Falcon Heavy test-fired at Kennedy Space Center

EDITOR’S NOTE: The launch of the Falcon Heavy rocket with the ViaSat 3 Americas mission has been delayed to no earlier than April 24.

The test-firing of 27 engines on SpaceX’s Falcon Heavy rocket Thursday sent a plume of exhaust out of the flame trench at Launch Complex 39A. Credit: Spaceflight Now

SpaceX test-fired 27 main engines on a Falcon Heavy rocket Thursday in Florida, clearing a hurdle before installing three commercial communications satellites on the launcher for a mission to geostationary orbit later this month.

The test-firing at 12 p.m. EDT (1600 UTC) Thursday lasted less than 10 seconds, enough time for the Falcon Heavy rocket’s 27 Merlin 1D main engines to ignite and throttle up to generate some 5.1 million pounds of thrust. Hydraulic hold-down clamps kept the 3.1-million-pound launcher firmly on the ground at NASA’s Kennedy Space Center.

Working out of a firing room leased in NASA’s Launch Control Center, SpaceX’s launch team supervised a 50-minute automated countdown sequence to load kerosene and liquid oxygen propellants into the Falcon Heavy. Control of the countdown passed from a ground computer to the rocket’s flight computer at T-minus 1 minute, the propellant tanks were pressurized, and the engines lit moments before the clock reached zero.

SpaceX completed the static fire test without the Falcon Heavy’s payload fairing or the three satellites the rocket will haul into an orbit near geostationary altitude some 22,000 miles (36,000 kilometers) over the equator.

Ground crews will lower the rocket horizontal Friday and roll it back to the hangar a quarter-mile south of pad 39A. The payload compartment will be installed on the rocket inside the hangar this weekend, then the rocket will be return to pad 39A and raised vertical for a launch attempt Tuesday, April 18.

Following the static fire test Thursday, SpaceX confirmed the mission remains on track for liftoff during a 57-minute launch window Tuesday opening at 7:29 p.m. EDT (2329 GMT).

The satellites slated to ride the Falcon Heavy into orbit have been prepared for launch at a separate payload processing facility at Cape Canaveral.

The primary payload is ViaSat 3 Americas, a bus-sized spacecraft built by Boeing to beam internet signals across the Americas and adjacent maritime regions. Rural households, government and military users, airline passengers, and ships will access the internet through ViaSat 3 Americas after its launch, deployment, and commissioning over the next few months.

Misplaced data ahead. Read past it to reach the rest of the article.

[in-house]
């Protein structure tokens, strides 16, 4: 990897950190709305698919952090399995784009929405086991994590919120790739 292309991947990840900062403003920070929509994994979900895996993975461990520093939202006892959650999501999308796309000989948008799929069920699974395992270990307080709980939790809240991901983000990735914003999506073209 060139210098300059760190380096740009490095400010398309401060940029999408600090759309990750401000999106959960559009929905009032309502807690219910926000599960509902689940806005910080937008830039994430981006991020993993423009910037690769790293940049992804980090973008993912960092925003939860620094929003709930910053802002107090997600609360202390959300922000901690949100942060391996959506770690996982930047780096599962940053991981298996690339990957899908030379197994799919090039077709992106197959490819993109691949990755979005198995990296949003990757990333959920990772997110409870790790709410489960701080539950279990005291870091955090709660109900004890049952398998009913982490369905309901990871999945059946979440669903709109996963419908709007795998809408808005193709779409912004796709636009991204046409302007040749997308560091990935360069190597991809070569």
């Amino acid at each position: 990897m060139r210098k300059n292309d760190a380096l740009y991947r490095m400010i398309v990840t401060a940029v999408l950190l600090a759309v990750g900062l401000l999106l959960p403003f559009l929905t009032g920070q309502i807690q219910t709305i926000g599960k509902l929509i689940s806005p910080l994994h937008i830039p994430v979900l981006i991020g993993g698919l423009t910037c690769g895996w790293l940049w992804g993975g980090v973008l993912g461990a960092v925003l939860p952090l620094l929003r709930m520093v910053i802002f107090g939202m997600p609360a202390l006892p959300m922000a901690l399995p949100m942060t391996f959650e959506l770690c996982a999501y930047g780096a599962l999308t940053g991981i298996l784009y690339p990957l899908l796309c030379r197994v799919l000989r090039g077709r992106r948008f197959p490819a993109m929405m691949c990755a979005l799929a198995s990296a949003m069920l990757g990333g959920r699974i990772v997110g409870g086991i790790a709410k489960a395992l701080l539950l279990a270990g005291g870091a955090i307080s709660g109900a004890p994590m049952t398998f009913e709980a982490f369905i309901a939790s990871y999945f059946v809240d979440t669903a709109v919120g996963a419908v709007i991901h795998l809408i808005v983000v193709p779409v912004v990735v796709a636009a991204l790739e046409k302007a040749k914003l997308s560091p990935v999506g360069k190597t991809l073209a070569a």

Owned by Viasat headquartered in Carlsbad, California, the spacecraft weighs about 6 metric tons — more than 13,000 pounds — and carries a sophisticated Ka-band payload. The satellite will unfurl solar panels in orbit to generate more than 30 kilowatts of power, more than a quarter the electrical power produced by all the solar arrays on the International Space Station.

Boeing said the ViaSat 3 Americas satellite is the most powerful spacecraft platform the company has ever developed for a customer. The satellite has some of the largest antenna reflectors ever sent into space, and will rely on all-electric propulsion for fine orbital maneuvers and station-keeping in geostationary orbit, where it will fly in lock-step with Earth’s rotation.

That will allow the ViaSat 3 Americas spacecraft to hover over the same geographic position along the equator at 88.9 degrees west longitude, providing coverage over North and South America and adjacent maritime regions. Viasat and Boeing are working on two more satellites to provide similar internet service over Europe, North Africa, and the Middle East, and the Asia-Pacific region.

Smaller rideshare communications satellites for Astranis and Gravity Space, both commercial startups, will hitch a ride to geostationary orbit on the Falcon Heavy rocket.

Astranis’s satellite, called Arcturus with a launch weight around 660 pounds (300 pounds), will provide broadband internet services to Alaska. Gravity Space’s microsatellite will help an Indonesian company retain regulatory rights to an orbital slot in geostationary orbit with the International Telecommunication Union, which doles out geostationary positions to commercial satellite operators.

The launch Tuesday will mark the sixth flight of a Falcon Heavy rocket overall, and the second of as many as five Falcon Heavy missions on SpaceX’s schedule this year.

The heavy weight of the payload, coupled with the high-altitude deployment, will not leave enough leftover propellant in the Falcon Heavy’s three first stage boosters for recovery maneuvers. All three boosters will be disposed in the Atlantic Ocean, and are stripped of their landing legs and grid fins.

The center core for the ViaSat 3 Americas mission is brand new, while the side boosters are reused from previous SpaceX missions.

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